Schedule (sk-/sh-?) etc. etc.

Laurence Horn laurence.horn at YALE.EDU
Tue Jan 30 11:47:42 UTC 2001

At 11:54 PM +0000 1/30/01, Lynne Murphy wrote:
>  >
>>  >Rest assured that plenty of Americans say 'I couldn't care less', and most
>>  >(I hope all) American English teachers correct 'I could care less' when
>>  >they come across it.
>>  Why? It represents a natural and predictable reduction of a sequence
>>  containing
>>  /dntk/, not exactly an ordinary English sequence.
>Well, in writing the phonological reduction is not quite relevant--we don't
>spell phonetically in English most of the time.
>But even in writing, the 'naturalness' of phonological reduction is not a
>good excuse for leaving out semantically relevant information.  On this
>logic, it would be permissible to pronounce "I could carry that" when you
>mean "I couldn't carry it".
>As Hans Hock was fond of saying in my historical lx class, phonological
>reduction has to be balanced with semantic preservation, else all languages
>would evolve toward expressing everything as "uh" (for lack of a schwa on
>my keyboard).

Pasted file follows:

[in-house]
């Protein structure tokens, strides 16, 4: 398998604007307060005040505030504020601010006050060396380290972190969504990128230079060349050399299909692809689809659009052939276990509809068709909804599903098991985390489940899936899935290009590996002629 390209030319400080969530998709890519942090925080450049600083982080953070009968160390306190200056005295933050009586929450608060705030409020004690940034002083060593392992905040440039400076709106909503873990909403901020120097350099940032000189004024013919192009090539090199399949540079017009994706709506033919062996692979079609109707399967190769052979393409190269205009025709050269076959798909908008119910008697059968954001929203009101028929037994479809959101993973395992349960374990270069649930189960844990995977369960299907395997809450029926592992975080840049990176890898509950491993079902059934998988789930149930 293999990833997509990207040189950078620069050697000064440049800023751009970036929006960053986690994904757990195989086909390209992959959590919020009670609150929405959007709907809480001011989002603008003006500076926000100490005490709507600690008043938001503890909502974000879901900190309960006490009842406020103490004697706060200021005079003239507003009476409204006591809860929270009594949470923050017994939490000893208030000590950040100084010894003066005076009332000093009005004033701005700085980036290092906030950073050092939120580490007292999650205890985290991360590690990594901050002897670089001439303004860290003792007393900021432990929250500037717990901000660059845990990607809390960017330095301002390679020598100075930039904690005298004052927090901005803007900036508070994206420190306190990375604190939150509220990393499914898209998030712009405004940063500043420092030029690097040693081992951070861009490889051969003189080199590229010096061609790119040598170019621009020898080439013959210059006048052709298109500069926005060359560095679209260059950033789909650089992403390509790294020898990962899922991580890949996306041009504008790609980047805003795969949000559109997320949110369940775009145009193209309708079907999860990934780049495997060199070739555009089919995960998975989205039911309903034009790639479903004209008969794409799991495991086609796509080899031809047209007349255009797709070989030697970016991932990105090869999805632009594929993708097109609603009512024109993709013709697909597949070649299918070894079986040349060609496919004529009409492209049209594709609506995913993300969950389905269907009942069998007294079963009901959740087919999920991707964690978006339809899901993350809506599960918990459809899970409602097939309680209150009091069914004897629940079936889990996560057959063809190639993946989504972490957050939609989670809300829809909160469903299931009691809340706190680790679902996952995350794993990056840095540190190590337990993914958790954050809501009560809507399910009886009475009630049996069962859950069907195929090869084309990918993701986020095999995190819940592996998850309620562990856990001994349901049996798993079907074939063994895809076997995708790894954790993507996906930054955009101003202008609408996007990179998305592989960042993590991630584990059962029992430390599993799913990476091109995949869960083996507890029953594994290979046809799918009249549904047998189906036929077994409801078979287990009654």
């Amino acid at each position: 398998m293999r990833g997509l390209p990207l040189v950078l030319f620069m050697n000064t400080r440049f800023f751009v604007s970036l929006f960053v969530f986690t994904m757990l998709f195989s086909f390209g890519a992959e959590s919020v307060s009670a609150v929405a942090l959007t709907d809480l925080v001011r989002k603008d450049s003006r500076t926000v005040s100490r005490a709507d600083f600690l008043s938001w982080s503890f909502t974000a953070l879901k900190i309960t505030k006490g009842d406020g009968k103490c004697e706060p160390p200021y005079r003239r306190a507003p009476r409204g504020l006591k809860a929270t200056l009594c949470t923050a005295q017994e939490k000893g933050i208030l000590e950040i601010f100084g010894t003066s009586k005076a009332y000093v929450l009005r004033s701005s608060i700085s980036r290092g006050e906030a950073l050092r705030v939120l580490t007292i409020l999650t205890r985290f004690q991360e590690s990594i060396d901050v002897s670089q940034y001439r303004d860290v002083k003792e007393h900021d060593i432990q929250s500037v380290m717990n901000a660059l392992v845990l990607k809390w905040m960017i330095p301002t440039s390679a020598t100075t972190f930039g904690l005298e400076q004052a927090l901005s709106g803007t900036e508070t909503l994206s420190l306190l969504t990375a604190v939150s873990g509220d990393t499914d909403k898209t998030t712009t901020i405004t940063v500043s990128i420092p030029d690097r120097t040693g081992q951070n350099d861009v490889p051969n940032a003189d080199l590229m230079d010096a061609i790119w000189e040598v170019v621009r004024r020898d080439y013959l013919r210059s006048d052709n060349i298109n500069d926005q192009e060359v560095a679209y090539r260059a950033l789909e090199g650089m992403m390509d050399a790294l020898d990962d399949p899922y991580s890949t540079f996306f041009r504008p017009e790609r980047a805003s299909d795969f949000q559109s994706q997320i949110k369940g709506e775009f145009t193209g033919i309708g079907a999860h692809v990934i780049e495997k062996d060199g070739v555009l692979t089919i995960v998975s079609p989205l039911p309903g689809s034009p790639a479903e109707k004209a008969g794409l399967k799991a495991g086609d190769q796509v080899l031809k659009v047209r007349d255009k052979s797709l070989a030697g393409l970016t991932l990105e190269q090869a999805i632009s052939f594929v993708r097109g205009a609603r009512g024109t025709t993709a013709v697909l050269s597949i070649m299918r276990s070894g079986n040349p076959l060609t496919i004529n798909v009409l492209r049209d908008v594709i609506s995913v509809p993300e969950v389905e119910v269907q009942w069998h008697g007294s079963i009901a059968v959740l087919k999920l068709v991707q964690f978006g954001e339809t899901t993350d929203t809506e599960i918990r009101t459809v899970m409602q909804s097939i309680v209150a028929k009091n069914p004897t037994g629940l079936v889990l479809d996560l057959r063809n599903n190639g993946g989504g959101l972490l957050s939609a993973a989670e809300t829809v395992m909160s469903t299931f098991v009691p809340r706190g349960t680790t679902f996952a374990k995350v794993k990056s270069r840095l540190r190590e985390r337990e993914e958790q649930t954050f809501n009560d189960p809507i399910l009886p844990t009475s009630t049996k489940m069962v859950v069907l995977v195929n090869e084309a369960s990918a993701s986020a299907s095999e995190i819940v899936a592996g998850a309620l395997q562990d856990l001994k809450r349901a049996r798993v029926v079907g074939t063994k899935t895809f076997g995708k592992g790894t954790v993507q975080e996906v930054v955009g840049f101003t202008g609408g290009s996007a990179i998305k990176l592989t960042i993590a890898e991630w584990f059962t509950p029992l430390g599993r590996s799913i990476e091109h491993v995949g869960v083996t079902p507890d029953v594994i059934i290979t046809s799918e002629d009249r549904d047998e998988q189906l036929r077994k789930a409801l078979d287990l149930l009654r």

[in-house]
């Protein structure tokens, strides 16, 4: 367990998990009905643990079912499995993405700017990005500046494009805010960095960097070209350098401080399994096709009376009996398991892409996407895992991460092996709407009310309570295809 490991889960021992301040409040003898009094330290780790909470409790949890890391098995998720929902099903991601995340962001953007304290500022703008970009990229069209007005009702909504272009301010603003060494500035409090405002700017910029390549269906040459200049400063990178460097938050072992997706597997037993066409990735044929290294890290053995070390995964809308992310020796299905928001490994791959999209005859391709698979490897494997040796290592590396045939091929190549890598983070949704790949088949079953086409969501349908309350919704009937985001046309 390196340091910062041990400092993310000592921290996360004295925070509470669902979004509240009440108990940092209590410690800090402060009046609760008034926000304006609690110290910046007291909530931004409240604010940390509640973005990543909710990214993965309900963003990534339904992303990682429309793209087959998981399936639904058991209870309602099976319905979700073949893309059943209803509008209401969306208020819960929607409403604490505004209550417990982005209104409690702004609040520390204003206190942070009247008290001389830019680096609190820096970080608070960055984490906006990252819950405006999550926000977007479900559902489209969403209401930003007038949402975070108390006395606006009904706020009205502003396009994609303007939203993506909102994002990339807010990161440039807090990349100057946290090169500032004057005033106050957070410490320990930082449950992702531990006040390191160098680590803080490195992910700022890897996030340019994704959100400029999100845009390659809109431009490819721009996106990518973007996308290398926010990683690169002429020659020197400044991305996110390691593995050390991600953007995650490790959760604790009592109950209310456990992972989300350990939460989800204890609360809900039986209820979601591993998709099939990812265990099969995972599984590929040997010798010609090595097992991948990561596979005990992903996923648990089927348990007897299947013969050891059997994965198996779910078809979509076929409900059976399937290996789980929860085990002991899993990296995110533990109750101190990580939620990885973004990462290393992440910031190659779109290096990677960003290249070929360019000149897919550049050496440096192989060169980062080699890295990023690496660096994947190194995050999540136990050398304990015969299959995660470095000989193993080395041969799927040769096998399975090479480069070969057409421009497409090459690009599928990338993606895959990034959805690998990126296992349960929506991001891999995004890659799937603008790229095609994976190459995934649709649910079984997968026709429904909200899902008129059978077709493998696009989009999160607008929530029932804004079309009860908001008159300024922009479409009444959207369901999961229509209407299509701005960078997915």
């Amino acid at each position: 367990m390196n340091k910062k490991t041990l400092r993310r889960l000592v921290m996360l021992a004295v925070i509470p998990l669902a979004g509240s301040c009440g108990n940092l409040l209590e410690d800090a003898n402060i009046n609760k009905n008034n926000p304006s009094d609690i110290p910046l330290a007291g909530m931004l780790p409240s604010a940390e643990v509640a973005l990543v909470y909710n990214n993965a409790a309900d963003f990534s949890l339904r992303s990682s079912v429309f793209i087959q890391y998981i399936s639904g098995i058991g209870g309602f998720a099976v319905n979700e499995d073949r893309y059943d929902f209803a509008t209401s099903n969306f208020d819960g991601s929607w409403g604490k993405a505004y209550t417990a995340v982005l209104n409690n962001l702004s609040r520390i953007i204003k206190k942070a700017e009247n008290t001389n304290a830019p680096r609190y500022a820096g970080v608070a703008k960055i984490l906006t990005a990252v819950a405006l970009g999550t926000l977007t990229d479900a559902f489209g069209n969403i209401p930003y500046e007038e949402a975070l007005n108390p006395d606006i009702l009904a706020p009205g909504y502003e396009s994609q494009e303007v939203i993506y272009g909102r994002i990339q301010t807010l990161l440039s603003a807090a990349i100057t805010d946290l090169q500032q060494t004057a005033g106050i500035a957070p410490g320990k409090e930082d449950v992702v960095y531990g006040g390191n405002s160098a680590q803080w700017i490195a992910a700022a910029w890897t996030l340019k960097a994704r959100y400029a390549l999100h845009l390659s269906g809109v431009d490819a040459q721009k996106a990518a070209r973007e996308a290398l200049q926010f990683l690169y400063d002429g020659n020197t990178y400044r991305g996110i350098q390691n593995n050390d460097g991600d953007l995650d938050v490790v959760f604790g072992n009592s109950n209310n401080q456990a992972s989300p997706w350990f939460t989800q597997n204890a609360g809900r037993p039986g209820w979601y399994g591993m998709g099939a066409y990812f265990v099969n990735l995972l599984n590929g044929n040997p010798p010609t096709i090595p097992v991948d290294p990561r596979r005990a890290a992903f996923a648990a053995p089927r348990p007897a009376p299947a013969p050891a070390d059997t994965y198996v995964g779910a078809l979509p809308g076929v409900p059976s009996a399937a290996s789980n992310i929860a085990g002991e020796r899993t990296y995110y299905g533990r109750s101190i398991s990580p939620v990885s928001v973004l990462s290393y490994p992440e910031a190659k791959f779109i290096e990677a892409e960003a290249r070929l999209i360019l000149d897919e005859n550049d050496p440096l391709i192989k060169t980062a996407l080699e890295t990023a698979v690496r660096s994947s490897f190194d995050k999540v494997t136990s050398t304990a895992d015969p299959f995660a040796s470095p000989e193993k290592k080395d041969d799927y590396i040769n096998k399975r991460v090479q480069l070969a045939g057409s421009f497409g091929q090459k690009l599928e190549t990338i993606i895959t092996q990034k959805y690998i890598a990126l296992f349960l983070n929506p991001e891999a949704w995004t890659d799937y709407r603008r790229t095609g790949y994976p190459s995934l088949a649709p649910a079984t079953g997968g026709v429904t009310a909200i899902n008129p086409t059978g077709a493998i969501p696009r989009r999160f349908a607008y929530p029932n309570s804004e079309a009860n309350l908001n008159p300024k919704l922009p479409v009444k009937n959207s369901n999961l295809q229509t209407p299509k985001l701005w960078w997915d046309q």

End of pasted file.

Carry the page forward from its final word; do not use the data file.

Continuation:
I dispute the assumption that this IS a least-effort reduction, or
you wouldn't have the difference in intonation patterns we were
alluding to earlier today (again, see Pinker's anti-Safire chapter
for a detailed account of this).  Your objection here would be
analogous not to a true least effort reduction (phone for telephone,
bus for omnibus, OSU for The Ohio State University, PC for either
personal communication or personal computer or politically correct,
depending on the context), but to the use of "That was a great idea"
or "You're a fine friend".  Yes, in writing there may be some
confusion, but not generally in spoken language or when there's a
real context.  And I'm not sure there's ever a context in which "I
could care less" would be uttered when it would be intended literally
rather than sarcastically.   In any case, semantically relevant
information is regularly omitted--think of anaphora, involving both
null and overt pronouns.  As you say (and as Paul, Zipf, Martinet,
and other functionalists were fond of pointing out), there is a
balance between speaker and hearer, but that balance isn't violated
in the "I could care less" case.


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